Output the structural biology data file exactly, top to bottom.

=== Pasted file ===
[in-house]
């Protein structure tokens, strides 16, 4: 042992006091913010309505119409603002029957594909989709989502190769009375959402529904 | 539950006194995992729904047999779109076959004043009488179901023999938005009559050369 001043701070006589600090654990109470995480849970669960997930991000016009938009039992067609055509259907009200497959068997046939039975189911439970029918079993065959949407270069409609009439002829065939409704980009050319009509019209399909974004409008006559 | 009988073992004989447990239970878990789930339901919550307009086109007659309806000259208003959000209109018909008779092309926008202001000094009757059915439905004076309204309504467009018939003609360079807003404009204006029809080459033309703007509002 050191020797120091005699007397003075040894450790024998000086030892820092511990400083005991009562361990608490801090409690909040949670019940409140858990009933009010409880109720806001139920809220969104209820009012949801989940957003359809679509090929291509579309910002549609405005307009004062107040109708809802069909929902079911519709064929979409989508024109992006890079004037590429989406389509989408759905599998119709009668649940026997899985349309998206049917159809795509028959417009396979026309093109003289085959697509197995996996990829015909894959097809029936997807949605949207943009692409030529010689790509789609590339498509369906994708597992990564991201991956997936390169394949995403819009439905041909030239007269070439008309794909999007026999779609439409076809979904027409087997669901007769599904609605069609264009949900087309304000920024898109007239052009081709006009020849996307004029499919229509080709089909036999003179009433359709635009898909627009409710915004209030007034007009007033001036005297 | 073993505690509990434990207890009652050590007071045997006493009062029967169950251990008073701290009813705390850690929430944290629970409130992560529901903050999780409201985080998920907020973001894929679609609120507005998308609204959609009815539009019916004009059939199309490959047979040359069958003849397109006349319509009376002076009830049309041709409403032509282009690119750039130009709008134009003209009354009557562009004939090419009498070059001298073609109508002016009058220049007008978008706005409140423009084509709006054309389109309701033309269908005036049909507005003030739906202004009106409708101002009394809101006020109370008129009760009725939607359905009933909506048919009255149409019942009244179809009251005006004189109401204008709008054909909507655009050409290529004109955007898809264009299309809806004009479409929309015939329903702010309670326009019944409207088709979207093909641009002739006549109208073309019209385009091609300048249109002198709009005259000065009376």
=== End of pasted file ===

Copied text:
[in-house]
């Protein structure tokens, strides 16, 4: 042992006091913010309505119409603002029957594909989709989502190769009375959402529904 | 539950006194995992729904047999779109076959004043009488179901023999938005009559050369 001043701070006589600090654990109470995480849970669960997930991000016009938009039992067609055509259907009200497959068997046939039975189911439970029918079993065959949407270069409609009439002829065939409704980009050319009509019209399909974004409008006559 | 009988073992004989447990239970878990789930339901919550307009086109007659309806000259208003959000209109018909008779092309926008202001000094009757059915439905004076309204309504467009018939003609360079807003404009204006029809080459033309703007509002 050191020797120091005699007397003075040894450790024998000086030892820092511990400083005991009562361990608490801090409690909040949670019940409140858990009933009010409880109720806001139920809220969104209820009012949801989940957003359809679509090929291509579309910002549609405005307009004062107040109708809802069909929902079911519709064929979409989508024109992006890079004037590429989406389509989408759905599998119709009668649940026997899985349309998206049917159809795509028959417009396979026309093109003289085959697509197995996996990829015909894959097809029936997807949605949207943009692409030529010689790509789609590339498509369906994708597992990564991201991956997936390169394949995403819009439905041909030239007269070439008309794909999007026999779609439409076809979904027409087997669901007769599904609605069609264009949900087309304000920024898109007239052009081709006009020849996307004029499919229509080709089909036999003179009433359709635009898909627009409710915004209030007034007009007033001036005297 | 073993505690509990434990207890009652050590007071045997006493009062029967169950251990008073701290009813705390850690929430944290629970409130992560529901903050999780409201985080998920907020973001894929679609609120507005998308609204959609009815539009019916004009059939199309490959047979040359069958003849397109006349319509009376002076009830049309041709409403032509282009690119750039130009709008134009003209009354009557562009004939090419009498070059001298073609109508002016009058220049007008978008706005409140423009084509709006054309389109309701033309269908005036049909507005003030739906202004009106409708101002009394809101006020109370008129009760009725939607359905009933909506048919009255149409019942009244179809009251005006004189109401204008709008054909909507655009050409290529004109955007898809264009299309809806004009479409929309015939329903702010309670326009019944409207088709979207093909641009002739006549109208073309019209385009091609300048249109002198709009005259000065009376």